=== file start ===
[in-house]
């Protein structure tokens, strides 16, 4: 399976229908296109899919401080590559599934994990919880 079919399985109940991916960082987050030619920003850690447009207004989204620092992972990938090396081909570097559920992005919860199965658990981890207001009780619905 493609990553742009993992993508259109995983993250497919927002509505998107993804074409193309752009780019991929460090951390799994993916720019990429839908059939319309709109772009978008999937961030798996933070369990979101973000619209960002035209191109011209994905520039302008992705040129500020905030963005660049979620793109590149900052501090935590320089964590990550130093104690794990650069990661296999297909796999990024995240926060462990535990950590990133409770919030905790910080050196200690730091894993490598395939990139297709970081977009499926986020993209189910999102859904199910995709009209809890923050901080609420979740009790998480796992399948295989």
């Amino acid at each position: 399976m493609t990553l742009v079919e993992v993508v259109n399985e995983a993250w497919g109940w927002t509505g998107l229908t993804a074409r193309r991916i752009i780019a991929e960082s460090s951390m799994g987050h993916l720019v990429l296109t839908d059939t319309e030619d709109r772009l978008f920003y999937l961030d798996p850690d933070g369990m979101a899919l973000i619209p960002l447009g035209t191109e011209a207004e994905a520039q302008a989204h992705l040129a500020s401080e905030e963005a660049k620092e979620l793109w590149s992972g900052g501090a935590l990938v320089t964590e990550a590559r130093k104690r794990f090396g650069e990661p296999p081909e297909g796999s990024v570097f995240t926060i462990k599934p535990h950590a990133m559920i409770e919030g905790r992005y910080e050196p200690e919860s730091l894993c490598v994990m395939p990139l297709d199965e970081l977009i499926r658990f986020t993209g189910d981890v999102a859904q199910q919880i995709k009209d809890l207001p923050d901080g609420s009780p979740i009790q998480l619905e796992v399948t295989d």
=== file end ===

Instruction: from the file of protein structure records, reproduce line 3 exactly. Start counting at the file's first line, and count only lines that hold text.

């Amino acid at each position: 399976m493609t990553l742009v079919e993992v993508v259109n399985e995983a993250w497919g109940w927002t509505g998107l229908t993804a074409r193309r991916i752009i780019a991929e960082s460090s951390m799994g987050h993916l720019v990429l296109t839908d059939t319309e030619d709109r772009l978008f920003y999937l961030d798996p850690d933070g369990m979101a899919l973000i619209p960002l447009g035209t191109e011209a207004e994905a520039q302008a989204h992705l040129a500020s401080e905030e963005a660049k620092e979620l793109w590149s992972g900052g501090a935590l990938v320089t964590e990550a590559r130093k104690r794990f090396g650069e990661p296999p081909e297909g796999s990024v570097f995240t926060i462990k599934p535990h950590a990133m559920i409770e919030g905790r992005y910080e050196p200690e919860s730091l894993c490598v994990m395939p990139l297709d199965e970081l977009i499926r658990f986020t993209g189910d981890v999102a859904q199910q919880i995709k009209d809890l207001p923050d901080g609420s009780p979740i009790q998480l619905e796992v399948t295989d």